Last week, I wrote about how we spend a good part of our lives in sorrow because of suffering that is, in most cases, unavoidable. I provided a short but specific definition of the word “suffer,” which is, “to undergo or feel pain or distress.” I then provided the definition of “sorrow,” which is “a feeling of deep distress caused by loss, disappointment, or other misfortune suffered by oneself or others.”
If you’ve ever been to Disney World, you may have noticed that all the rides have one thing in common. At the end of each ride, there is no way for you to immediately get back into the open, where you’re allowed to roam around and look for another ride. Before you can do that, you have to walk through a gift shop. The end of each ride is set up so that you are forced to exit into a gift shop.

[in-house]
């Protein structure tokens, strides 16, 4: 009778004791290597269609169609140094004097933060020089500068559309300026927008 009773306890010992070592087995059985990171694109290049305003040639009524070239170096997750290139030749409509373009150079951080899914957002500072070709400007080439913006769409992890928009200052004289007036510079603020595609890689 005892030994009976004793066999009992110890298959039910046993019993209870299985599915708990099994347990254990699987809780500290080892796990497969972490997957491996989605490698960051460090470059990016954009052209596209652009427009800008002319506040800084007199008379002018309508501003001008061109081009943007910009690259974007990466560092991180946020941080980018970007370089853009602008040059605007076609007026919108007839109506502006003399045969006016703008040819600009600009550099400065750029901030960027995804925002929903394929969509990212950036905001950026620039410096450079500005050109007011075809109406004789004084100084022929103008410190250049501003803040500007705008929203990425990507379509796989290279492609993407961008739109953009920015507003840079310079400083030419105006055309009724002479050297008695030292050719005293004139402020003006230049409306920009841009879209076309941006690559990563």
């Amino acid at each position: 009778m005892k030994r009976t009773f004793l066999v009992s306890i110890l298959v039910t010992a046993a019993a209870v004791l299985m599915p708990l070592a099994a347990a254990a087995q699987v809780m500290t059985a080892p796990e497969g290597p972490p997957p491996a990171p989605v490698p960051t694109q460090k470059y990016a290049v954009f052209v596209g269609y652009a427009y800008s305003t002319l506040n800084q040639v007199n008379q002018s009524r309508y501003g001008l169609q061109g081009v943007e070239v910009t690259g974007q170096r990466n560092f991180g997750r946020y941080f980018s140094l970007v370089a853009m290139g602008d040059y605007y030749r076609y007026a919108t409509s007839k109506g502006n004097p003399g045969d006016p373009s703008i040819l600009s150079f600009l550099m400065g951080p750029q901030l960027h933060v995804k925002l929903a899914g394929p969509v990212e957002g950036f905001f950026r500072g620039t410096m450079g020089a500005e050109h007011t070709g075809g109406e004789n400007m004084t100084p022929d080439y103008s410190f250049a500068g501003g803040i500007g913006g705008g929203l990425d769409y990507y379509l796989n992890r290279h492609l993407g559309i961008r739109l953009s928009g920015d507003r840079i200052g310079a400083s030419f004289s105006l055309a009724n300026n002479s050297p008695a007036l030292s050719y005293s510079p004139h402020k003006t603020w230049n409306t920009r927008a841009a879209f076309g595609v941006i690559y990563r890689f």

You may have heard about the incident a couple of weeks ago (October 22) in Ottawa, Canada, when a Canadian soldier was gunned down by a homegrown terrorist, Michael Zehaf-Bibeau. The soldier’s name was Corporal Nathan Cirillo, and at the time of the incident he was on duty as a ceremonial guard at the Tomb of the Unknown Soldier at the Canadian National War Memorial.
When I was 13 years old, a cousin of mine died as a result of a tragic accident. He was 11 years old at the time of his death. The day after he died, my parents and I went over to his parents’ house to visit his family. I went with my parents because I had been a good friend of my cousin and still was a good friend of his older brother.
About 15 years ago, I met a couple whose 20-year-old daughter was instantly killed when her car was hit by a train. She died five minutes after she walked out of her parents’ home. She was on her way to class at Illinois Central College. When she left the house, her mother told her goodbye and told her that she looked beautiful.